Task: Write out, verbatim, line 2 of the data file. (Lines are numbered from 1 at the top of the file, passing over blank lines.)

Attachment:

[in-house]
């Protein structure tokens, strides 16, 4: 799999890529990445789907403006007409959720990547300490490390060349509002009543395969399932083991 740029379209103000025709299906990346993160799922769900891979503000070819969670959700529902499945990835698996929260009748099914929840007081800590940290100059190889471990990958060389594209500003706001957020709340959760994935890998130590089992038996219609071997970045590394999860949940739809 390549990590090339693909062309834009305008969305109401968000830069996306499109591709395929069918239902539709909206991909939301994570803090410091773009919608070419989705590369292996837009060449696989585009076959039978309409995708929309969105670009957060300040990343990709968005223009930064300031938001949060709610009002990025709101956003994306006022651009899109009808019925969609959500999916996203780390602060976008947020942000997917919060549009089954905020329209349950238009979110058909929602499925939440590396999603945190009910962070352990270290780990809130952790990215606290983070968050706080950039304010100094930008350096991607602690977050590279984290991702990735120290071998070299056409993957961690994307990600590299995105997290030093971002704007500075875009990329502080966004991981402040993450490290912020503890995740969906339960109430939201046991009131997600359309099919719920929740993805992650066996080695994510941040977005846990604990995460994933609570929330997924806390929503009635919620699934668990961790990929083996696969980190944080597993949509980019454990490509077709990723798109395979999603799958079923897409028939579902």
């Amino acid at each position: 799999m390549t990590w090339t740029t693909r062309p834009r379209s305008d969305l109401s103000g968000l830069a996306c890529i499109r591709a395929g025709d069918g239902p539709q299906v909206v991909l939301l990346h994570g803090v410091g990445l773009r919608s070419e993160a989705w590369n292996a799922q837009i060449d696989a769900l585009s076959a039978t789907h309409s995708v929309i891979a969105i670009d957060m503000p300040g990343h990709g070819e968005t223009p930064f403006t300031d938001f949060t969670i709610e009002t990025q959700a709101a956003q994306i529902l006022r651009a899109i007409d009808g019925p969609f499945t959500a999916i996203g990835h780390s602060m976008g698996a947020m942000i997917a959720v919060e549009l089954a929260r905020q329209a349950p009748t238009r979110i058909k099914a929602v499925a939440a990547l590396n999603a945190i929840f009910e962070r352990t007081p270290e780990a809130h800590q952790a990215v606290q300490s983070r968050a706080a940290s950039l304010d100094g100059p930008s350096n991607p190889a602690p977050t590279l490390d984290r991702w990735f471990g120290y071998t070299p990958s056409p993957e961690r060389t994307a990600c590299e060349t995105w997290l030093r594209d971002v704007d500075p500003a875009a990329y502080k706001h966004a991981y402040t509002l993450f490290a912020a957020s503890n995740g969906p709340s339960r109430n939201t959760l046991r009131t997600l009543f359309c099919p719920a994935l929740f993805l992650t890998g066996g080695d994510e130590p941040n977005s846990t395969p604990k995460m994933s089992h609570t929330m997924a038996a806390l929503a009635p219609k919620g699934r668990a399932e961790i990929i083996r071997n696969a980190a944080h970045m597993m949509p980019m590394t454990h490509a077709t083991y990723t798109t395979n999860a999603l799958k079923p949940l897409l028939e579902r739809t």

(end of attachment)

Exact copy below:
């Protein structure tokens, strides 16, 4: 799999890529990445789907403006007409959720990547300490490390060349509002009543395969399932083991 740029379209103000025709299906990346993160799922769900891979503000070819969670959700529902499945990835698996929260009748099914929840007081800590940290100059190889471990990958060389594209500003706001957020709340959760994935890998130590089992038996219609071997970045590394999860949940739809 390549990590090339693909062309834009305008969305109401968000830069996306499109591709395929069918239902539709909206991909939301994570803090410091773009919608070419989705590369292996837009060449696989585009076959039978309409995708929309969105670009957060300040990343990709968005223009930064300031938001949060709610009002990025709101956003994306006022651009899109009808019925969609959500999916996203780390602060976008947020942000997917919060549009089954905020329209349950238009979110058909929602499925939440590396999603945190009910962070352990270290780990809130952790990215606290983070968050706080950039304010100094930008350096991607602690977050590279984290991702990735120290071998070299056409993957961690994307990600590299995105997290030093971002704007500075875009990329502080966004991981402040993450490290912020503890995740969906339960109430939201046991009131997600359309099919719920929740993805992650066996080695994510941040977005846990604990995460994933609570929330997924806390929503009635919620699934668990961790990929083996696969980190944080597993949509980019454990490509077709990723798109395979999603799958079923897409028939579902």